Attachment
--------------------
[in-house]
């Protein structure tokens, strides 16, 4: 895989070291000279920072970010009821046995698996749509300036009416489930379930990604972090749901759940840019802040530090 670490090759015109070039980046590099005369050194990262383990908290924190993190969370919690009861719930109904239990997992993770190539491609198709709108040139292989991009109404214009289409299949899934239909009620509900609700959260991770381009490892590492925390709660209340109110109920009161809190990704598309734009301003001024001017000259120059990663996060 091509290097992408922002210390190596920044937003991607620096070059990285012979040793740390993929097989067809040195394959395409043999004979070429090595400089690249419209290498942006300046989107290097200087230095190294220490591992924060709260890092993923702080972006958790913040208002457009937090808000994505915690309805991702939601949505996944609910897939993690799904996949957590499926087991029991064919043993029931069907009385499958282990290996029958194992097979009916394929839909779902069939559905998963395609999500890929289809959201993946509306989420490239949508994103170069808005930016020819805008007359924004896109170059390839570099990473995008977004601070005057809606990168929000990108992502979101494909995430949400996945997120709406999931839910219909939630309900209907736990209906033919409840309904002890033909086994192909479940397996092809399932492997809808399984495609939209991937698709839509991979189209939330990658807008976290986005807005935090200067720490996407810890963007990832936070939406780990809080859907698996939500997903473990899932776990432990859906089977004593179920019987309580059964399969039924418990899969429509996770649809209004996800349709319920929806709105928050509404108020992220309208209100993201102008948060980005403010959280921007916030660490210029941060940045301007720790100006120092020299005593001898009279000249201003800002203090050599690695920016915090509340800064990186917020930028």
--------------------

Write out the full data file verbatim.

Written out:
[in-house]
């Protein structure tokens, strides 16, 4: 895989070291000279920072970010009821046995698996749509300036009416489930379930990604972090749901759940840019802040530090 670490090759015109070039980046590099005369050194990262383990908290924190993190969370919690009861719930109904239990997992993770190539491609198709709108040139292989991009109404214009289409299949899934239909009620509900609700959260991770381009490892590492925390709660209340109110109920009161809190990704598309734009301003001024001017000259120059990663996060 091509290097992408922002210390190596920044937003991607620096070059990285012979040793740390993929097989067809040195394959395409043999004979070429090595400089690249419209290498942006300046989107290097200087230095190294220490591992924060709260890092993923702080972006958790913040208002457009937090808000994505915690309805991702939601949505996944609910897939993690799904996949957590499926087991029991064919043993029931069907009385499958282990290996029958194992097979009916394929839909779902069939559905998963395609999500890929289809959201993946509306989420490239949508994103170069808005930016020819805008007359924004896109170059390839570099990473995008977004601070005057809606990168929000990108992502979101494909995430949400996945997120709406999931839910219909939630309900209907736990209906033919409840309904002890033909086994192909479940397996092809399932492997809808399984495609939209991937698709839509991979189209939330990658807008976290986005807005935090200067720490996407810890963007990832936070939406780990809080859907698996939500997903473990899932776990432990859906089977004593179920019987309580059964399969039924418990899969429509996770649809209004996800349709319920929806709105928050509404108020992220309208209100993201102008948060980005403010959280921007916030660490210029941060940045301007720790100006120092020299005593001898009279000249201003800002203090050599690695920016915090509340800064990186917020930028």